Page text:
Why It's Impossible to Just Eat Less

The formula to weight loss is simple: eat less and exercise more. So why are these simple things so impossibly hard to do?

    Photo: Don Feria/Corbis

All it takes is diet and exercise, but losing weight is improbably hard to do.  Keeping it off is even harder, and most diet and lifestyle interventions fail. A review of essentially all available well-researched studies came to the following conclusion: 

Long-term multicomponent weight management interventions were generally shown to promote weight loss in overweight or obese adults. Weight changes were small however and weight regain was common.

Why is it so hard to lose weight?

Fatigue Makes Slobs of Us All
Most people live in a low-activity, high-food “obesogenic” world, and it takes constant effort to stay active and eat smart. But why is it so easy to make the wrong decisions? One explanation cites something called decision fatigue. According to this concept, we are confronted with countless choices all day long, but we can only make a certain number of reasoned decisions before our judgment becomes lax.

Many people’s hyper-busy lives have them juggling constantly. As a result, they run out of the psychic energy to consistently generate enough self-discipline to exercise, watch what they eat, and follow health guidelines. 

Roy Baumeister, one of the gurus of decision fatigue research and a professor of psychology at Florida State University, describes the results of a simple experiment involving, of all things, cookies and geometry:

Many studies have found that people perform relatively poorly on tests of self-control when they have engaged in a previous, seemingly unrelated act of self-control. For instance, in a study in my lab, we invited some students to eat fresh-baked chocolate-chip cookies, and asked others to resist the cookies and munch on radishes instead. Then we gave them impossible geometry puzzles to solve. The students who ate the cookies worked on the puzzles for 20 minutes, on average. But the students who had resisted the tempting cookies gave up after an average of eight minutes.  Such studies suggest that some willpower was used up by the first task, leaving less for the second.

This test helps explain why fatigue from sleep deprivation and shift work are associated with weight gain. In a study using brain imaging to understand what sleep deprivation does to appetite control, those who didn't sleep tended to eat even when they weren't hungry:

Twelve normal-weight male subjects were examined on two sessions in a counterbalanced fashion: after one night of total sleep deprivation and one night of sleep. On the morning after either total sleep deprivation or sleep, neural activation was measured by functional magnetic resonance imaging.... Hunger ratings and morning fasting plasma glucose concentrations were assessed before the scan, as were appetite ratings in response to food images after the scan.... ...total sleep deprivation was associated with an increased activation in the right anterior cingulate cortex in response to food images, independent of calorie content and prescan hunger ratings.... Self-reported hunger after the nocturnal vigil was enhanced, but importantly, no change in fasting plasma glucose concentration was found.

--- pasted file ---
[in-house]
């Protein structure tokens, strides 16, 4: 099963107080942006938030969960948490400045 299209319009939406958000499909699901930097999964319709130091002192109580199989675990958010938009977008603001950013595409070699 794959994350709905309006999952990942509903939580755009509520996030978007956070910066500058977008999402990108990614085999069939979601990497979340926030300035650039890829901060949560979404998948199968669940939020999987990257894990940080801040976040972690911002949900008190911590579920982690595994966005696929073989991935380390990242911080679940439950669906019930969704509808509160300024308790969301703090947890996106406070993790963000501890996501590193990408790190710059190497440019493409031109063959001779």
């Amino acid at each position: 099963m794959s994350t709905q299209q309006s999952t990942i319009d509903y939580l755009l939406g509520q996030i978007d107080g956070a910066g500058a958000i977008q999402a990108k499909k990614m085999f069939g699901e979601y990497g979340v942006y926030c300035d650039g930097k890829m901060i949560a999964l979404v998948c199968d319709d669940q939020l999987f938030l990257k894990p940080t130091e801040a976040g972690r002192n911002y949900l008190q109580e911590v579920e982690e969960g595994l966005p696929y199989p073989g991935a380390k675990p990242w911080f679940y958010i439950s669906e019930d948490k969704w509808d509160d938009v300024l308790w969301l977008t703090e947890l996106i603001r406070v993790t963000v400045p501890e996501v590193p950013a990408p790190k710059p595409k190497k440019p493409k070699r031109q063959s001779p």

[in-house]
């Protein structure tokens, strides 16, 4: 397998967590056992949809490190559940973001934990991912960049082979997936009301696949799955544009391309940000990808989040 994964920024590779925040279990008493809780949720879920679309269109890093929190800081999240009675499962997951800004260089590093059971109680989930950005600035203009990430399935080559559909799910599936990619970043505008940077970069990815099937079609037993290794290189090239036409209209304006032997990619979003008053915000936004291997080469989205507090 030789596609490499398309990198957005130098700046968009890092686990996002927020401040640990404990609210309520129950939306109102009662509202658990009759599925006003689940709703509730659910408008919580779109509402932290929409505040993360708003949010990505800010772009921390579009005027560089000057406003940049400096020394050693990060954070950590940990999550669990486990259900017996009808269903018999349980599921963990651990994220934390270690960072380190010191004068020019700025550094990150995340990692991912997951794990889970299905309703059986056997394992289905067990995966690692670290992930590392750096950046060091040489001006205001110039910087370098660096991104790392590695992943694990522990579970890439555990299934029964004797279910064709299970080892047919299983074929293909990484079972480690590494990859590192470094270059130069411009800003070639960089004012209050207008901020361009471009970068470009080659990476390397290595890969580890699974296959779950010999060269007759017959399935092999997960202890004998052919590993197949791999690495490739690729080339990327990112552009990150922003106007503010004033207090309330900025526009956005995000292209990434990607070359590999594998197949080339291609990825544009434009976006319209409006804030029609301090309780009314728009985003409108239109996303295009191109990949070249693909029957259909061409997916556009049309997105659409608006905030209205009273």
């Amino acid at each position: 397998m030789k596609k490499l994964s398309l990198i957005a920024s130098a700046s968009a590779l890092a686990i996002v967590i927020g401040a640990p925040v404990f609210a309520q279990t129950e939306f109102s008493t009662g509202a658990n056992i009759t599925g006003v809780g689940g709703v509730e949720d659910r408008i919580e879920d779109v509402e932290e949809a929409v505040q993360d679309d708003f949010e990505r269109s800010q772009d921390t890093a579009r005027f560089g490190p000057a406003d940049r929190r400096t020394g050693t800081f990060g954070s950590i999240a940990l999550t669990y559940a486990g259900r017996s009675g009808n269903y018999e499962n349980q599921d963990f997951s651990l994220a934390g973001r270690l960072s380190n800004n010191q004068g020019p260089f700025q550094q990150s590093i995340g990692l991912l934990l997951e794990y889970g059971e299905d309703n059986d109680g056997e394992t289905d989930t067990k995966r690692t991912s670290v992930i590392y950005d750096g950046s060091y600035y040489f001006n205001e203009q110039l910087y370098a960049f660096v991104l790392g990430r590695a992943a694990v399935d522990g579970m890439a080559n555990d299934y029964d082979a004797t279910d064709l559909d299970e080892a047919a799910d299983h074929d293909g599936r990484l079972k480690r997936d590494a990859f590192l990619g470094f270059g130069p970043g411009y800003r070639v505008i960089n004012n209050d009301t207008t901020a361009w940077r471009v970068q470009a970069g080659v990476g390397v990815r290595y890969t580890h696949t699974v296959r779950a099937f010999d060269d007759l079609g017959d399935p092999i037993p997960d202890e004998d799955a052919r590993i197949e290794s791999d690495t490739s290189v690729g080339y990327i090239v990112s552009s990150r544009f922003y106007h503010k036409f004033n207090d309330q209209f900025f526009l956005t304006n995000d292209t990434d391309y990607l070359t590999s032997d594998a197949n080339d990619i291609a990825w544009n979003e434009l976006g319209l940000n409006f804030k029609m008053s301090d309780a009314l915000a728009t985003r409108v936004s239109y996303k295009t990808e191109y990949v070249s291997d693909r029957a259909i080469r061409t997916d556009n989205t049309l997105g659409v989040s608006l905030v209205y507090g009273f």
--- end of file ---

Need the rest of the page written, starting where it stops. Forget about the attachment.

These results provide evidence that acute sleep loss enhances hedonic stimulus processing in the brain underlying the drive to consume food, independent of plasma glucose levels. These findings highlight a potentially important mechanism contributing to the growing levels of obesity in Western society.

Tired people are less able to practice self-control than those who get a good night’s sleep. Besides that, they're also more stimulated by what might be described as junk food. (It is hard to imagine anyone craving celery and carrots when they are sleep-deprived.) There is evidence that sleep deprivation makes people less active, too.

All of this is consistent with the idea that we have a limited amount of willpower—and fatigue of any kind impairs our ability to make good choices. This becomes a public health disaster in an environment where the unhealthy choice is frequently the default. For many, it is much easier to choose the drive-through lane than the bike lane.

Managing Decision Fatigue
Here are some tips to help you navigate the decision fatigue minefield we all live in:

  1. Work out first thing in the morning before the day catches up with you. Many habitual exercisers do this. They may be inadvertently managing decision fatigue.
  2. Get the junk food out of your environment. Fewer decisions will mean less decision fatigue. My wife and I did this in early 2013, and I have now lost 12–14 pounds with minimal effort. Avoid putting the candy in the cart so you don’t have to struggle keeping it in the pantry.
  3. Work physical activity into daily tasks. If possible, use active commuting to and from work.
  4. Reduce decision making. Think about the routine things that can be made automatic—from what you eat for lunch to where you live. Football coach Nick Saban eats the same thing every day to limit the number of trivial decisions he makes. And I choose to remain in a small city to avoid wasting time driving.
  5. Manage your electronic world. For many of us, the day is artificially extended, and sleep time is squeezed by the friend in another time zone or the buddy who’s always online. Most communication can wait. Getting an extra 30 minutes of sleep will help you make the right choices.

Michael J. Joyner, M.D., is a physiologist and anesthesiologist at the Mayo Clinic and a leading voice in the world of exercise physiology. Over the past 25-plus years, he's published hundreds of studies, many of which have focused on how humans respond to exercise. Dr. Joyner also writes at Human Limits. The views expressed in his posts are his own and do not reflect those of his employer.

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